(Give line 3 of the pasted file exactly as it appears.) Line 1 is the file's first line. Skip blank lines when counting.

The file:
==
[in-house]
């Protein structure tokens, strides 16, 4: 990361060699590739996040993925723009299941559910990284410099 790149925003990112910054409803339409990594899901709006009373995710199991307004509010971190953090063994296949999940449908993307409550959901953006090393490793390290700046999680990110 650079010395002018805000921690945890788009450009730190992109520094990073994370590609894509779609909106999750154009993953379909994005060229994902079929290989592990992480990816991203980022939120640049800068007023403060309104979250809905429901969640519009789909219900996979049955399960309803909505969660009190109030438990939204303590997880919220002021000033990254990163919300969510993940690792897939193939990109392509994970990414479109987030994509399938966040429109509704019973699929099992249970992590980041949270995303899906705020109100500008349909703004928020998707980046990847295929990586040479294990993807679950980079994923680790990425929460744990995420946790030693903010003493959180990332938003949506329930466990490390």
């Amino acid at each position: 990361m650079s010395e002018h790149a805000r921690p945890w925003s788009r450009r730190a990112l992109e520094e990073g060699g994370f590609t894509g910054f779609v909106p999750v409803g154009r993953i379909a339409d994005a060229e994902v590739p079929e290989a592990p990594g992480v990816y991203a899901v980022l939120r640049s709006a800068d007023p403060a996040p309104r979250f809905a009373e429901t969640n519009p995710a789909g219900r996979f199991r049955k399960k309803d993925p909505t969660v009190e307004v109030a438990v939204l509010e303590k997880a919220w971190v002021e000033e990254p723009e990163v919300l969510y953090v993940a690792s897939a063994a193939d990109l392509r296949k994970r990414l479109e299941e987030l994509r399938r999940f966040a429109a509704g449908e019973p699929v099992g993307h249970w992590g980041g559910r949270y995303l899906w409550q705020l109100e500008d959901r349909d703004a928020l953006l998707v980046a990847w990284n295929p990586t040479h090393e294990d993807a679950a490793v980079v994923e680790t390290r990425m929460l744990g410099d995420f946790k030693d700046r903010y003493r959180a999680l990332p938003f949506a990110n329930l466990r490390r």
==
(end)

């Amino acid at each position: 990361m650079s010395e002018h790149a805000r921690p945890w925003s788009r450009r730190a990112l992109e520094e990073g060699g994370f590609t894509g910054f779609v909106p999750v409803g154009r993953i379909a339409d994005a060229e994902v590739p079929e290989a592990p990594g992480v990816y991203a899901v980022l939120r640049s709006a800068d007023p403060a996040p309104r979250f809905a009373e429901t969640n519009p995710a789909g219900r996979f199991r049955k399960k309803d993925p909505t969660v009190e307004v109030a438990v939204l509010e303590k997880a919220w971190v002021e000033e990254p723009e990163v919300l969510y953090v993940a690792s897939a063994a193939d990109l392509r296949k994970r990414l479109e299941e987030l994509r399938r999940f966040a429109a509704g449908e019973p699929v099992g993307h249970w992590g980041g559910r949270y995303l899906w409550q705020l109100e500008d959901r349909d703004a928020l953006l998707v980046a990847w990284n295929p990586t040479h090393e294990d993807a679950a490793v980079v994923e680790t390290r990425m929460l744990g410099d995420f946790k030693d700046r903010y003493r959180a999680l990332p938003f949506a990110n329930l466990r490390r």